Ian Hill Says There Is No Hierarchy In Judas Priest But Calls Rob Halford ‘The Focal Point’
Judas Priest bassist Ian Hill recently gave an interview to The Aquarian and revealed that the band doesn’t have a hierarchical structure, but Rob Halford is ‘the focal point.’
Formed in 1969, Judas Priest began their music career with an innovative approach in the late 1970s and achieved remarkable popularity. However, they later struggled with a lack of major commercial success and creativity until they released the 1980’s ‘British Steel’ album. Currently, they are still active in the music scene with plans for a new album in the future.
Apart from their struggle to gain commercial success, Judas Priest also underwent numerous lineup changes, including the talented vocalist Rob Halford’s departure in 1992 and several drummers who joined and left the band. With Halford’s return in 2003, the current lineup of the Priest consists of Halford, Glenn Tipton, Richie Faulkner, Ian Hill, and Scott Travis.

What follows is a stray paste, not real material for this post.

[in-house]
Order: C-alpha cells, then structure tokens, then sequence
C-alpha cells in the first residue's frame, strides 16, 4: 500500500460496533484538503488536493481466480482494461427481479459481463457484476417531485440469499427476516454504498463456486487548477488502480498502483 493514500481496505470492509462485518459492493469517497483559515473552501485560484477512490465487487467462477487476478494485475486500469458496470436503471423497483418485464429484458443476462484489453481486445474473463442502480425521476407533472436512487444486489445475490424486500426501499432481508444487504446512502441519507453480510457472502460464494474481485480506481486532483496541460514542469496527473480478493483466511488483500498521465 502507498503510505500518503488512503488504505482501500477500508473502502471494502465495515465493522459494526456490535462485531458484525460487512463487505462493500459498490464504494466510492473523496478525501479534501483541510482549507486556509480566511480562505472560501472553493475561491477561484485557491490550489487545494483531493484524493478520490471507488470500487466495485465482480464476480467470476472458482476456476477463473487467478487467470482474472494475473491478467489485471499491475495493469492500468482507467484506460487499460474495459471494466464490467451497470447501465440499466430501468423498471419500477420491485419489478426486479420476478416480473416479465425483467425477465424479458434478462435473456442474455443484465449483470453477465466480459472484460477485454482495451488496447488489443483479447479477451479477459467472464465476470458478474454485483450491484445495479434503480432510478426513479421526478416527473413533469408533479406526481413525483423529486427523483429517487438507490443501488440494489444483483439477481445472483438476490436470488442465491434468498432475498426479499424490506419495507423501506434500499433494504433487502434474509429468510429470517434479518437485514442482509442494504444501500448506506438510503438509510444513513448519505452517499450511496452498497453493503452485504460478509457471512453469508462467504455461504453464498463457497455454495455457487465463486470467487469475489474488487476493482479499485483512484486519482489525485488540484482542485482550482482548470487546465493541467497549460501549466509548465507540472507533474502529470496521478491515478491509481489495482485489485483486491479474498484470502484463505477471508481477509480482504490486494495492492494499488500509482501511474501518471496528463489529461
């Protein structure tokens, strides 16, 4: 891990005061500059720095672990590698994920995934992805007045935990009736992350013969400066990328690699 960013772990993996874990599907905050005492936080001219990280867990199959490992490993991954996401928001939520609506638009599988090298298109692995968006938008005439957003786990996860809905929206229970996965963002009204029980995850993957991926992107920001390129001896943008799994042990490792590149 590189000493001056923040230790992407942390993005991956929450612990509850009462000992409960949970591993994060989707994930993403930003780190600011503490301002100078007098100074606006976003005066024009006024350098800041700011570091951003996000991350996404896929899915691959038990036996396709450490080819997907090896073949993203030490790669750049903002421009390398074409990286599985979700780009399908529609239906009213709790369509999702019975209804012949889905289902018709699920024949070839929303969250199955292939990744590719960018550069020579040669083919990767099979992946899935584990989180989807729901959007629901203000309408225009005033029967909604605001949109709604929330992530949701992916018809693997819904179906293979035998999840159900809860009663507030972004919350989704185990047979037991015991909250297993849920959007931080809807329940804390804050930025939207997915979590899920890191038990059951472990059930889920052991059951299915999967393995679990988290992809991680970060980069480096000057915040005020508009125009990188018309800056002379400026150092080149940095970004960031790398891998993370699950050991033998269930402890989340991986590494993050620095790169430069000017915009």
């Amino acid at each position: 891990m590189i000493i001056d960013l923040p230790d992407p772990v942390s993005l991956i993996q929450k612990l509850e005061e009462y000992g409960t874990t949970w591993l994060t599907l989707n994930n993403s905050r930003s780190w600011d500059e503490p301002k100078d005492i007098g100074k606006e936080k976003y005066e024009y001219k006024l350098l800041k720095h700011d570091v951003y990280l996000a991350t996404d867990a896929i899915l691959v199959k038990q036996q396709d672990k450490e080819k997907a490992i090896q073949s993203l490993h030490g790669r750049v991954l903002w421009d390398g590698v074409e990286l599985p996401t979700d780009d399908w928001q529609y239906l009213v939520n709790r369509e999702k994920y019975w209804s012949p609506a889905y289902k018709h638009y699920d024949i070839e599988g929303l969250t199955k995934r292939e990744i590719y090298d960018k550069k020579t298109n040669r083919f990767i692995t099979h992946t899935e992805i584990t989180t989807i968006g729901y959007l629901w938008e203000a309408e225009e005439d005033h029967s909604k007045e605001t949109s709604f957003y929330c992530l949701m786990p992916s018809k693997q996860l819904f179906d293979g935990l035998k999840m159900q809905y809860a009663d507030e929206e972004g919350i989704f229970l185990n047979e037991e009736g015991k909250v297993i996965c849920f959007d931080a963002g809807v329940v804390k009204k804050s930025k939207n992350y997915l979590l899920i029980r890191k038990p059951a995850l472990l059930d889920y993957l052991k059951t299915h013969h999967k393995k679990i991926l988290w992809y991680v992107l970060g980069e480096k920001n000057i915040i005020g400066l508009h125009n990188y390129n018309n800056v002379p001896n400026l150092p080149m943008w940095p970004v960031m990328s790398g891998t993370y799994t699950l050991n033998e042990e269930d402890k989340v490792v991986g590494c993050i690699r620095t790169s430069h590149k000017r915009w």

In an interview with The Aquarian, Ian Hill was asked to attribute Priest’s longevity in the music scene to one factor. As a response, Hill said that their friendship is why they continue to make music together as the Priest. He then added that they began their career as friends, and it’s the primary bond between them.
Moreover, Hill added that the Priest members have no big egos, and although Rob Halford is the focal point in the band, he is ‘just Rob’ to him outside of the work. Saying that there is no hierarchy in the band, the bassist also stated they respect each other’s opinions, and they gradually became successful due to these reasons.
In the interview, The Aquarian‘s Gregg McQueen asked Ian Hill the following:
“If you had to attribute Priest’s longevity to one thing, what would it be?”
As a response, Hill said:
“Friendship, I think. We started out as friends, and I think that’s the main thing. There are no massive egos in the band. Rob is the focal point, but as a person, he’s just Rob to me. There’s no hierarchy. With day-to-day things, you say what you feel, what you think, and everybody respects each other’s opinions. It helps to have success, as well. We didn’t have meteoric success. We steadily grew over a number of years.”
Ian Hill believes that they have been friends for a long time and that they don’t have any big egos that contributed to Judas Priest’s longevity. Moreover, the bassist also claims that their popularity grew over the years thanks to their respect for each other’s opinions.